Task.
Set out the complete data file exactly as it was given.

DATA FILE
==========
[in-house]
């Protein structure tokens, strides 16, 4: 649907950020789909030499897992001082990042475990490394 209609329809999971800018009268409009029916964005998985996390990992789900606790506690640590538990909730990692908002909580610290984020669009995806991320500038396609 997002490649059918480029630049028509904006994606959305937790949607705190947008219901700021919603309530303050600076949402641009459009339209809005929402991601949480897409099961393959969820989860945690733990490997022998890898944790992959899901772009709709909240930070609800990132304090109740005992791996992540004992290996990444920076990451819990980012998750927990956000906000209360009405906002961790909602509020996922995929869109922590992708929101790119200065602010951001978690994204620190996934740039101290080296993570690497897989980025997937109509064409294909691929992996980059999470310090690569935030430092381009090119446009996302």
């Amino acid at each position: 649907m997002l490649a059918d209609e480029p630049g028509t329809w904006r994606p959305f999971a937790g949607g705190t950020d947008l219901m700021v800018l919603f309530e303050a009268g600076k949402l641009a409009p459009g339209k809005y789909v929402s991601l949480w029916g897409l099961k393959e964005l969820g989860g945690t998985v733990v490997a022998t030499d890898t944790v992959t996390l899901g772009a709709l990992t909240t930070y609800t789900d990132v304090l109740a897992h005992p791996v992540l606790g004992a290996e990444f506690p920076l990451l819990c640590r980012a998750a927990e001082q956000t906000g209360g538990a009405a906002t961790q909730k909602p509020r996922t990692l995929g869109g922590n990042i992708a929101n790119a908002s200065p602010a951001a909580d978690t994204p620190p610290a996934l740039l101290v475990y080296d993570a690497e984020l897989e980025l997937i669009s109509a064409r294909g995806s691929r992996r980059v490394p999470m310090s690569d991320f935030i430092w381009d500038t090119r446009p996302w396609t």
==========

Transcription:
[in-house]
């Protein structure tokens, strides 16, 4: 649907950020789909030499897992001082990042475990490394 209609329809999971800018009268409009029916964005998985996390990992789900606790506690640590538990909730990692908002909580610290984020669009995806991320500038396609 997002490649059918480029630049028509904006994606959305937790949607705190947008219901700021919603309530303050600076949402641009459009339209809005929402991601949480897409099961393959969820989860945690733990490997022998890898944790992959899901772009709709909240930070609800990132304090109740005992791996992540004992290996990444920076990451819990980012998750927990956000906000209360009405906002961790909602509020996922995929869109922590992708929101790119200065602010951001978690994204620190996934740039101290080296993570690497897989980025997937109509064409294909691929992996980059999470310090690569935030430092381009090119446009996302």
């Amino acid at each position: 649907m997002l490649a059918d209609e480029p630049g028509t329809w904006r994606p959305f999971a937790g949607g705190t950020d947008l219901m700021v800018l919603f309530e303050a009268g600076k949402l641009a409009p459009g339209k809005y789909v929402s991601l949480w029916g897409l099961k393959e964005l969820g989860g945690t998985v733990v490997a022998t030499d890898t944790v992959t996390l899901g772009a709709l990992t909240t930070y609800t789900d990132v304090l109740a897992h005992p791996v992540l606790g004992a290996e990444f506690p920076l990451l819990c640590r980012a998750a927990e001082q956000t906000g209360g538990a009405a906002t961790q909730k909602p509020r996922t990692l995929g869109g922590n990042i992708a929101n790119a908002s200065p602010a951001a909580d978690t994204p620190p610290a996934l740039l101290v475990y080296d993570a690497e984020l897989e980025l997937i669009s109509a064409r294909g995806s691929r992996r980059v490394p999470m310090s690569d991320f935030i430092w381009d500038t090119r446009p996302w396609t």